The Self-Tormentor "Nothing Human Is Indifferent To Me"

Terence

"Nothing Human Is Indifferent To Me"

Context: Terence's comedy, his third play, is based upon a Greek comedy with the same title by Menander. It is a drama of trickery, action, and recognition, with a double plot involving two love affairs. In the play, Menedemus, the father of Clinia, regrets that he has compelled his son to go abroad to the wars and punishes himself for his action by working hard during Clinia's absence. The reason that Menedemus has sent his son away is that he disapproves of the young man's keeping of a mistress, Antiphilia. One day Menedemus is paid a visit by his farmer-neighbor, Chremes, who tells him that he is working much too hard, though he speaks apologetically to Menedemus, since their acquaintance is but recent. Chremes says that Menedemus, a man of sixty years or more, should let his slaves do the work. He ends by giving Menedemus advice, which ends the opening speech of the play. His later comment about interest in people and their affairs, translated in many ways, but with one meaning, became famous in Roman times; many Romans referred to it as expressing the common brotherhood of man.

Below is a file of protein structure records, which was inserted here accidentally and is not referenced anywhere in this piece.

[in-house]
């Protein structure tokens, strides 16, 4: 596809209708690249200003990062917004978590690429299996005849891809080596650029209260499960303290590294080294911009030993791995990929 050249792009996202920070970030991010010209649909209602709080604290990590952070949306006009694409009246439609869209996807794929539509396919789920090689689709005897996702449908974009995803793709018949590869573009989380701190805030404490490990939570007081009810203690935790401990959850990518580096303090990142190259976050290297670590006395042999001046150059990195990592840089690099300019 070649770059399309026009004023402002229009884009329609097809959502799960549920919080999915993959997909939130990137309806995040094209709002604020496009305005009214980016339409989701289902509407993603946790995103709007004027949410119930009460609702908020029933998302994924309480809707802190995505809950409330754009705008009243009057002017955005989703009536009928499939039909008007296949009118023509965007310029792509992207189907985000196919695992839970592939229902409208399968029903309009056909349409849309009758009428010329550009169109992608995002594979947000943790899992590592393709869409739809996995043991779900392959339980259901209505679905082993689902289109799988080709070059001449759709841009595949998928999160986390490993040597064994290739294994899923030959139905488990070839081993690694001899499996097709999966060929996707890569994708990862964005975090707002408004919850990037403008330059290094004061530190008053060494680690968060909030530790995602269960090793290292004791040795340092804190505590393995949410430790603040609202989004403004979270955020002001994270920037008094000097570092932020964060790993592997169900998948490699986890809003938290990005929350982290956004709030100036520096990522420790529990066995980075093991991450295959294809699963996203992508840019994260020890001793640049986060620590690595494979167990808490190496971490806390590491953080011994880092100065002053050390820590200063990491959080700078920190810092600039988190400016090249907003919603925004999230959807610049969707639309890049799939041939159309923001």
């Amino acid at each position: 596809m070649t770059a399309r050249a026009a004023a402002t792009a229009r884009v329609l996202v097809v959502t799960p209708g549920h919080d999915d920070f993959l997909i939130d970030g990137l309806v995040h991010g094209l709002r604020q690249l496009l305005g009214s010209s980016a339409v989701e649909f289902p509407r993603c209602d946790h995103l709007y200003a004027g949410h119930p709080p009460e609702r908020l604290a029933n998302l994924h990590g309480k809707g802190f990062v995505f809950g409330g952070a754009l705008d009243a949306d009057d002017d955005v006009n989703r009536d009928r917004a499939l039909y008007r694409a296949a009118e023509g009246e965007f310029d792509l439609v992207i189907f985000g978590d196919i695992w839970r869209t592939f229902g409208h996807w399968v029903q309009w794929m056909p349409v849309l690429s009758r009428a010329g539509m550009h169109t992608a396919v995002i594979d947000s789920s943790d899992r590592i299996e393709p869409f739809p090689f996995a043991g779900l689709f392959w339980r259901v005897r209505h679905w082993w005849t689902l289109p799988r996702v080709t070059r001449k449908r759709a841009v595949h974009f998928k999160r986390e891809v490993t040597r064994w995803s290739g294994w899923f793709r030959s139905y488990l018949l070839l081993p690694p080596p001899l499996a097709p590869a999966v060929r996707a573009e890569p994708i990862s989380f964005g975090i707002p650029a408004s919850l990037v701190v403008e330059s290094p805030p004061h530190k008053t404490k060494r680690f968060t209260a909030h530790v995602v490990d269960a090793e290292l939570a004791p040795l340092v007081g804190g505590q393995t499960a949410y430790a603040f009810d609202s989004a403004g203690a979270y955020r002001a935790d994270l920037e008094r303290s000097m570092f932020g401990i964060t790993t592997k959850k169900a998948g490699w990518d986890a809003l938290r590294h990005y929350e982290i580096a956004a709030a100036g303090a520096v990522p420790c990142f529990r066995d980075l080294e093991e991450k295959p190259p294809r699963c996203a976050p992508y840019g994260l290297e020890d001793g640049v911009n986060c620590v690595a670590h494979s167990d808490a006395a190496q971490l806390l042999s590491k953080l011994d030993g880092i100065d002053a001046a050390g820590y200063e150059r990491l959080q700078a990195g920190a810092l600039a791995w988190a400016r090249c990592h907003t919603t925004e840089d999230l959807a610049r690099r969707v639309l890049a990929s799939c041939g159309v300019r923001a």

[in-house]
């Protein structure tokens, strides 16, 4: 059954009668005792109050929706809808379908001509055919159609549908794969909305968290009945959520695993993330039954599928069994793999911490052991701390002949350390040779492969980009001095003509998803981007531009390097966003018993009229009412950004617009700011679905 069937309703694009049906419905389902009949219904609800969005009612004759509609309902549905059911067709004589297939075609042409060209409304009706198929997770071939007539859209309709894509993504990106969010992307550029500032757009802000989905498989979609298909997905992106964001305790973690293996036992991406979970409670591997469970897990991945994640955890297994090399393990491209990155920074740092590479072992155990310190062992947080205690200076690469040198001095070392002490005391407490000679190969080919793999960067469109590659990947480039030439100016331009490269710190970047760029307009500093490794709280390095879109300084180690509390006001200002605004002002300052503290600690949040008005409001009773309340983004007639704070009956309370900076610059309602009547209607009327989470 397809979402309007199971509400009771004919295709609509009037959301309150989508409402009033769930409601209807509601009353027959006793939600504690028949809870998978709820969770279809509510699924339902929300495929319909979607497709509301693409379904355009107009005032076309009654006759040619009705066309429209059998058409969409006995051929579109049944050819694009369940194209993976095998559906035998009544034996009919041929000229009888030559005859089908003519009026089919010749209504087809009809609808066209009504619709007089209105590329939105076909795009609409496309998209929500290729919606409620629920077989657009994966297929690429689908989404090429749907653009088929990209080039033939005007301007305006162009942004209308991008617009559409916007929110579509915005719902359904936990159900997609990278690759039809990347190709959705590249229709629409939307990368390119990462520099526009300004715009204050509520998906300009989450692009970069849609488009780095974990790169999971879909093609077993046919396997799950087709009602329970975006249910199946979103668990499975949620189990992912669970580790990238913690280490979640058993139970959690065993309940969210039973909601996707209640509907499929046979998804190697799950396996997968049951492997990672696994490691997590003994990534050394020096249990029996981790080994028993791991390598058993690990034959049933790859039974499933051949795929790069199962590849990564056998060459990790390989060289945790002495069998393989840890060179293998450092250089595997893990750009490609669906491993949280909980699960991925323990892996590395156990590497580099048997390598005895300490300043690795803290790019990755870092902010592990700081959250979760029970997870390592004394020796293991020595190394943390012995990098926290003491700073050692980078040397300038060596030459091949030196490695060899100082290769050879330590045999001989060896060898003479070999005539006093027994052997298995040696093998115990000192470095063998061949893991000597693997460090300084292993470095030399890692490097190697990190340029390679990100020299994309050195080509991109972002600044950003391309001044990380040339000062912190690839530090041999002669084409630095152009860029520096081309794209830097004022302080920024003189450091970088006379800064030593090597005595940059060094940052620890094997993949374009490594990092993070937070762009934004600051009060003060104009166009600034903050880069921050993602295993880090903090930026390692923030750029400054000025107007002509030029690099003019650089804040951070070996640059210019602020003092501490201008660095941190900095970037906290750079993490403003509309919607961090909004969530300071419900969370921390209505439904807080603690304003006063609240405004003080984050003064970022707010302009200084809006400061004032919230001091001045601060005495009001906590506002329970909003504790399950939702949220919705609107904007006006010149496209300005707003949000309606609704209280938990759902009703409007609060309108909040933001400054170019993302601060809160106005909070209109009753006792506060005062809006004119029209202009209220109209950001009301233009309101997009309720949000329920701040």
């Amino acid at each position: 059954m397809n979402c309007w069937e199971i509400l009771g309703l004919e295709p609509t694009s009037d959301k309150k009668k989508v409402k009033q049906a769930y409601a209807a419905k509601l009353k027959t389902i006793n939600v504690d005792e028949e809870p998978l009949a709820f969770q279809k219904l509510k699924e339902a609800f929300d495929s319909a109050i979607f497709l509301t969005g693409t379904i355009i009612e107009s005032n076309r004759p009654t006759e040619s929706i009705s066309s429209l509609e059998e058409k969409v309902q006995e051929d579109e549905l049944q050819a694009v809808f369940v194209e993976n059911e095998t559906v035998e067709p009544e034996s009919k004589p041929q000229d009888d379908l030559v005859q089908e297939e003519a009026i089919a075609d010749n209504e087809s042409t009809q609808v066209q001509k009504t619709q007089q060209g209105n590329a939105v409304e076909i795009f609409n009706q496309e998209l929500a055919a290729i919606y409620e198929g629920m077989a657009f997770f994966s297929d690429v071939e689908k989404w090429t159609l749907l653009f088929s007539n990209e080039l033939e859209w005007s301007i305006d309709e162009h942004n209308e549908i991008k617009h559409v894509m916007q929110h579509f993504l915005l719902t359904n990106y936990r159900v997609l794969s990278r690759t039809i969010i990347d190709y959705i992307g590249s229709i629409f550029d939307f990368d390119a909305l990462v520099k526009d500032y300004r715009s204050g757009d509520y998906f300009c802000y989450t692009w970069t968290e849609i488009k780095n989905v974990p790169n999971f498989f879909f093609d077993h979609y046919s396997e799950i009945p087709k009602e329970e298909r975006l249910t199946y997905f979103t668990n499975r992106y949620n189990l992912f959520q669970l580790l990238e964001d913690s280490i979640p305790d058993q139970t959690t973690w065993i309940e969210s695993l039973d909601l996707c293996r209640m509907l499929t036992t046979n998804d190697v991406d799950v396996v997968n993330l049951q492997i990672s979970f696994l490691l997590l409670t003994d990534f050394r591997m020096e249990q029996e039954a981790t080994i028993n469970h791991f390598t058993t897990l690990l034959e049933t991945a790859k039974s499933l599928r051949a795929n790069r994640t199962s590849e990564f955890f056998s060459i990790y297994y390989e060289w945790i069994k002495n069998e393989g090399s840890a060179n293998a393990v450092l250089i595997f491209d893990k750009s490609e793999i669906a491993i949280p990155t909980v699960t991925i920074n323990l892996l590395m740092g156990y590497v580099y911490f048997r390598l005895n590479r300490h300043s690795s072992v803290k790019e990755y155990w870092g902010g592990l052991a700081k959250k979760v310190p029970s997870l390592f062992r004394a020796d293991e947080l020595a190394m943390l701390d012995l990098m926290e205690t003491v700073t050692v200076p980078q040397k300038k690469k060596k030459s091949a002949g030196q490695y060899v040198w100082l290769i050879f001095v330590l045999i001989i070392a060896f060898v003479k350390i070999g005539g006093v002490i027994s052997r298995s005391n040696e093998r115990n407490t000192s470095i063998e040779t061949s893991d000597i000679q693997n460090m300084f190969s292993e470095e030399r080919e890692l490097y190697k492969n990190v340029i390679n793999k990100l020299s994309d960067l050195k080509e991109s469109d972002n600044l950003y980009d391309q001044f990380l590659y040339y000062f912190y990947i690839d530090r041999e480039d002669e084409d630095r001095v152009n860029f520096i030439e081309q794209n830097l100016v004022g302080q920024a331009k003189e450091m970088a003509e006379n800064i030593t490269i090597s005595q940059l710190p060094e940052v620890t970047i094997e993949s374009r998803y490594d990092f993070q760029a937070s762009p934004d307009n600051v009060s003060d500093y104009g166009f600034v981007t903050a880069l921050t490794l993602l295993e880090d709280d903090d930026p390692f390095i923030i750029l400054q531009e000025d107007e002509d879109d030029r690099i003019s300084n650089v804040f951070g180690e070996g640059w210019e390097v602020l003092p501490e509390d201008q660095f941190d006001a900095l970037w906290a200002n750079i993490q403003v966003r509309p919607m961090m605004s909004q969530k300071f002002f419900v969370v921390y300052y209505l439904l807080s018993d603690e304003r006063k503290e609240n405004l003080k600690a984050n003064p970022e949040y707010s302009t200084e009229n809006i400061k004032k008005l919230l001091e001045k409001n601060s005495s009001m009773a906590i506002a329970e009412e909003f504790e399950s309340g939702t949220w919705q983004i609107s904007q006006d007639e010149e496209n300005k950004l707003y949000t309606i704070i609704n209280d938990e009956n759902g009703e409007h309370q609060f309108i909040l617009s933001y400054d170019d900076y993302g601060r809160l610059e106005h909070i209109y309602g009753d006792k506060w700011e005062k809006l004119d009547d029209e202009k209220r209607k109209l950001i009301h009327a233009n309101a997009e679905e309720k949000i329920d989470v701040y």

CHREMES
. . . Why, you would do more good if the time which you waste in labouring with your own hands was spent in keeping your slaves hard at work.
MENEDEMUS
Chremes, does your own business afford you so much leisure that you can attend to other people's, with which you have nothing to do?
CHREMES
I am a human being; I am interested in everything human. You may take it that I am giving you this advice, or asking you the question: if it is right to do so, then I will do so myself; but if it is wrong, then let me dissuade you from it.
MENEDEMUS
I must do so; you may do what you please.
CHREMES
Must any man torment himself?
MENEDEMUS
I must.